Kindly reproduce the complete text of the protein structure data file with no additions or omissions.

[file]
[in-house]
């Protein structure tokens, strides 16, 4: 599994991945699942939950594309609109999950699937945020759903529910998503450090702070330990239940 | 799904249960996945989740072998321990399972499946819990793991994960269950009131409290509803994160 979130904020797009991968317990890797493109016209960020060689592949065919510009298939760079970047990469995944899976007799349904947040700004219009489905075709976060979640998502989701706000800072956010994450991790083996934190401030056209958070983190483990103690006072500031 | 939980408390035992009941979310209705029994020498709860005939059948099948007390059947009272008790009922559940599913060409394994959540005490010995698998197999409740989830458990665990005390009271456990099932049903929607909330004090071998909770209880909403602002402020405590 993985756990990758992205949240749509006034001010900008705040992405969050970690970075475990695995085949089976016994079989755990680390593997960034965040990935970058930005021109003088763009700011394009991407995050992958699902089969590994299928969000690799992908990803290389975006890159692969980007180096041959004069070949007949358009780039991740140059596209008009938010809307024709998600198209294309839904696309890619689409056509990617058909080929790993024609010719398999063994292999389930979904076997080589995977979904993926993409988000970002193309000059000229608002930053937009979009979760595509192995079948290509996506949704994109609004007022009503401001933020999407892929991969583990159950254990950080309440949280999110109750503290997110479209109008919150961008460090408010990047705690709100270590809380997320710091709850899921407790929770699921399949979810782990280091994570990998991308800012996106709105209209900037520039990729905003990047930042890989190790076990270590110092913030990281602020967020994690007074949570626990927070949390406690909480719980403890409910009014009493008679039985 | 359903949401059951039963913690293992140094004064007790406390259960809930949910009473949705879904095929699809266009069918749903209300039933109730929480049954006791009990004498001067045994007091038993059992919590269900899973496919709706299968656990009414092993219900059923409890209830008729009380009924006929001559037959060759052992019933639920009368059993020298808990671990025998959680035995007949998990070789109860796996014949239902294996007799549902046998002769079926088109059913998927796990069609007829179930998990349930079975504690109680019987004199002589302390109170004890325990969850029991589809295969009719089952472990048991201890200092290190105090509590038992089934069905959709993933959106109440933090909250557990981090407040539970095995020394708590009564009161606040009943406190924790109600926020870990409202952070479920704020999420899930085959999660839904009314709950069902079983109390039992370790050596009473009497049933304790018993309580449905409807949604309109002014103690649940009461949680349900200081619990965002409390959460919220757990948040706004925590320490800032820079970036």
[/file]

[in-house]
């Protein structure tokens, strides 16, 4: 599994991945699942939950594309609109999950699937945020759903529910998503450090702070330990239940 | 799904249960996945989740072998321990399972499946819990793991994960269950009131409290509803994160 979130904020797009991968317990890797493109016209960020060689592949065919510009298939760079970047990469995944899976007799349904947040700004219009489905075709976060979640998502989701706000800072956010994450991790083996934190401030056209958070983190483990103690006072500031 | 939980408390035992009941979310209705029994020498709860005939059948099948007390059947009272008790009922559940599913060409394994959540005490010995698998197999409740989830458990665990005390009271456990099932049903929607909330004090071998909770209880909403602002402020405590 993985756990990758992205949240749509006034001010900008705040992405969050970690970075475990695995085949089976016994079989755990680390593997960034965040990935970058930005021109003088763009700011394009991407995050992958699902089969590994299928969000690799992908990803290389975006890159692969980007180096041959004069070949007949358009780039991740140059596209008009938010809307024709998600198209294309839904696309890619689409056509990617058909080929790993024609010719398999063994292999389930979904076997080589995977979904993926993409988000970002193309000059000229608002930053937009979009979760595509192995079948290509996506949704994109609004007022009503401001933020999407892929991969583990159950254990950080309440949280999110109750503290997110479209109008919150961008460090408010990047705690709100270590809380997320710091709850899921407790929770699921399949979810782990280091994570990998991308800012996106709105209209900037520039990729905003990047930042890989190790076990270590110092913030990281602020967020994690007074949570626990927070949390406690909480719980403890409910009014009493008679039985 | 359903949401059951039963913690293992140094004064007790406390259960809930949910009473949705879904095929699809266009069918749903209300039933109730929480049954006791009990004498001067045994007091038993059992919590269900899973496919709706299968656990009414092993219900059923409890209830008729009380009924006929001559037959060759052992019933639920009368059993020298808990671990025998959680035995007949998990070789109860796996014949239902294996007799549902046998002769079926088109059913998927796990069609007829179930998990349930079975504690109680019987004199002589302390109170004890325990969850029991589809295969009719089952472990048991201890200092290190105090509590038992089934069905959709993933959106109440933090909250557990981090407040539970095995020394708590009564009161606040009943406190924790109600926020870990409202952070479920704020999420899930085959999660839904009314709950069902079983109390039992370790050596009473009497049933304790018993309580449905409807949604309109002014103690649940009461949680349900200081619990965002409390959460919220757990948040706004925590320490800032820079970036």